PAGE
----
Category Archives: localism
Here is a round table discussion from the recent News Rewired Conference discussing the thorny issue of successful business models for Community Journalism.
There is a great article in The Independent by Neela Debnath about how she beleives hyperlocal news could resuscitate town hall debate.
Neela’s take on this is that as the regional press struggles of survive in the present climate, established and aspiring journalists should see it as their duty to cover their local patch as effectively as they can, principle by the Internet.
As she says of her neighbourhood, “There are so many stories out there that are just not being covered” and that she see’s her work “even if it doesn’t make it into the paper, as a way of creating important information on my local area.” She also makes the useful point that any hope of David Cameron of creating a successful Big Society will only come about through a strong local press “to process and deliver this information to the people.”
I like Jason’s style and he gives the impression that a very informative and helpful event took place. I am particularly interested in how this is going to map onto the developing localism agenda.
Local TV is set to become a big issue in Britain in the next couple of years.
After the abortive IFNC (Independently Funded News Consortium) bids that the last government initiated, Jeremy Hunt the new Secretary of State for Culture, Olympics, Media and Sport has asked Nicholas Shott, Head of UK Investment Banking at Lazard to look into the issue of local TV with the aim of DCMS to set out a local media action plan for autumn 2010.
This is on the back of the report he commissioned by Roger Parry when in opposition on the potential for local TV in the UK (as reported here in the Guardian). It all adds up to some potentially serious changes to the media landscape in the UK, particularly as it strongly fits with the bigger political issue of the Governments, more localism.
Roy Greenslade, as usual has some well informed points to make on the issue
Heres Mr Hunt announcing his thoughts on local TV and the intended relaxation the cross media ownership rules that the big players want to make it work.
I have come across a very interesting post on the ‘Project for Public Spaces’ website about the importance of neighborliness and building local social capital.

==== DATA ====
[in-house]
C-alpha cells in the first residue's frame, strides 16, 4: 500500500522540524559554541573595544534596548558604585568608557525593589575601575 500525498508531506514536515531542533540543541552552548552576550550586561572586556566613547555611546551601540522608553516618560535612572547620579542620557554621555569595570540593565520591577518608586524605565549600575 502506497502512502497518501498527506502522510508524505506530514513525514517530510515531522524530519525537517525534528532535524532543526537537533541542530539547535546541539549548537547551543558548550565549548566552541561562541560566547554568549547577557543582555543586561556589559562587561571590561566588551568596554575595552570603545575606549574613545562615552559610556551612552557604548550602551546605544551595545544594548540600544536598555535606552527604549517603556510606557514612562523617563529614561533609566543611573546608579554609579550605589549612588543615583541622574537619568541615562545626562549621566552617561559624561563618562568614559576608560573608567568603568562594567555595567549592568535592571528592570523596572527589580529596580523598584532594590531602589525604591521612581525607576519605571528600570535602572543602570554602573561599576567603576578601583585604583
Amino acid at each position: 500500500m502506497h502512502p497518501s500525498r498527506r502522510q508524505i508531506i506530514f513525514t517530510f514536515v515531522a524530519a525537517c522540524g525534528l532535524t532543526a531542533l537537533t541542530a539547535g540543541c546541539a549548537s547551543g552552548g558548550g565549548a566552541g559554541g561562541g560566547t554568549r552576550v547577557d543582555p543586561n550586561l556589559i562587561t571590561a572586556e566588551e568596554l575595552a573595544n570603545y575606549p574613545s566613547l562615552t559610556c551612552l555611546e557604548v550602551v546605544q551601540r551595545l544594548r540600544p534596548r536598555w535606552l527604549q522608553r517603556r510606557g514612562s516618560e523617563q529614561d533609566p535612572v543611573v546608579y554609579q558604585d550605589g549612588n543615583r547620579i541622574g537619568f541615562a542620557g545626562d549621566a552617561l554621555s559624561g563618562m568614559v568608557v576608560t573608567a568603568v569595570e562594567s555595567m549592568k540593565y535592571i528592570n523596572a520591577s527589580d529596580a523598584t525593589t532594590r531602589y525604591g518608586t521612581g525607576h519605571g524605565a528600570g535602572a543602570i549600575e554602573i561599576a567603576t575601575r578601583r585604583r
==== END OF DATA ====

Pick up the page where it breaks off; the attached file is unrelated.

The post points out the contemporary contradiction of most people simultaneously being (for the first time), global and local citizens, as they say “The notion of the neighborhood as an important social institution might seem old-fashioned, like nostalgic memories of the corner soda fountain. Yet it’s actually as up-to-date as an internet café, where you find people communicating with New Zealand and Morocco at their laptops but also striking up conversations with someone at the next table.”
They go on, “The mark of the 21st century person is to have one foot stepping out into the world and another squarely planted in their community. Even as our intellectual and economic horizons expand, the local community is still where we lead our lives, where our toes touch the ground, where everybody knows our name. Being rooted in the neighborhood of your choice (which may be many times zones from the neighborhood where you grew up) offers not just comfort but a prime opportunity to make a difference in the world.”
And in terms of hyperlocal news, “Issues that seem overwhelming at the international or even municipal level can often be effectively tackled close to home. That’s because the people who live in a particular locale are the experts on that place, with the wisdom and commitment to get things done.”
Years ago when I started work in the new media department of a local newspaper, I spotted this saying somewhere, “news is what the editor sees on the way to work””.
I thought this was a silly throw away remark, but the more I worked with the editor the more I realised that his personal news agenda was almost inescapable and ‘what he saw on the way to work’ was actually really important. In fact the more that all the journalists saw about the area that they knew the more informed the news would be.
Unfortunately journalists have reduced greatly in number, rarely live in the areas that they cover and almost never come from these neighbourhoods. This is the niche that good hyperlocal can really fill.
In the spirit of trying to link up different aspects of localism, hyperlocal activity and sustainability I’d like to recommend LocalHarvest.
As they say, “The best organic food is whats grown closest to you”, and that you can, ” Use our website to find farmers markets, family farms, and other sources of sustainably grown food in your area” which sounds good to me.”